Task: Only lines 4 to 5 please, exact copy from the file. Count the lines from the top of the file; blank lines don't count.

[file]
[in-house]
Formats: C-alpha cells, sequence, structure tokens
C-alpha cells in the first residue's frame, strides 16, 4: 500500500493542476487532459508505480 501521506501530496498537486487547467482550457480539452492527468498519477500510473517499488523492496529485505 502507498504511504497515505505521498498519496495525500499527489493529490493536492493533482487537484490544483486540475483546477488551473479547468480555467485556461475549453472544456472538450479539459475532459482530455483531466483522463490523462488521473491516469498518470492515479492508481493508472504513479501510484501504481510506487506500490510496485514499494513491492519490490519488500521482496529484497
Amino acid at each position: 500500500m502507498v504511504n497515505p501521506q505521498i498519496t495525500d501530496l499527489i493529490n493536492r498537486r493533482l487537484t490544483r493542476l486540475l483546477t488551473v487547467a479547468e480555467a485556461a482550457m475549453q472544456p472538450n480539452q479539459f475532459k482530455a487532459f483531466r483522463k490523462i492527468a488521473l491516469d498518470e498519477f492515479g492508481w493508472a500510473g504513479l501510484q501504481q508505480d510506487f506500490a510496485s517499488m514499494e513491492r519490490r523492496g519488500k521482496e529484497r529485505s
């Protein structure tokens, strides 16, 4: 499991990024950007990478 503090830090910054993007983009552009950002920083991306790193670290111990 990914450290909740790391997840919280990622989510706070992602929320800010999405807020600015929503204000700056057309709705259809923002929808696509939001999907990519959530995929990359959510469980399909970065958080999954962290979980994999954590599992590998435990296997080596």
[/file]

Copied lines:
Amino acid at each position: 500500500m502507498v504511504n497515505p501521506q505521498i498519496t495525500d501530496l499527489i493529490n493536492r498537486r493533482l487537484t490544483r493542476l486540475l483546477t488551473v487547467a479547468e480555467a485556461a482550457m475549453q472544456p472538450n480539452q479539459f475532459k482530455a487532459f483531466r483522463k490523462i492527468a488521473l491516469d498518470e498519477f492515479g492508481w493508472a500510473g504513479l501510484q501504481q508505480d510506487f506500490a510496485s517499488m514499494e513491492r519490490r523492496g519488500k521482496e529484497r529485505s
């Protein structure tokens, strides 16, 4: 499991990024950007990478 503090830090910054993007983009552009950002920083991306790193670290111990 990914450290909740790391997840919280990622989510706070992602929320800010999405807020600015929503204000700056057309709705259809923002929808696509939001999907990519959530995929990359959510469980399909970065958080999954962290979980994999954590599992590998435990296997080596």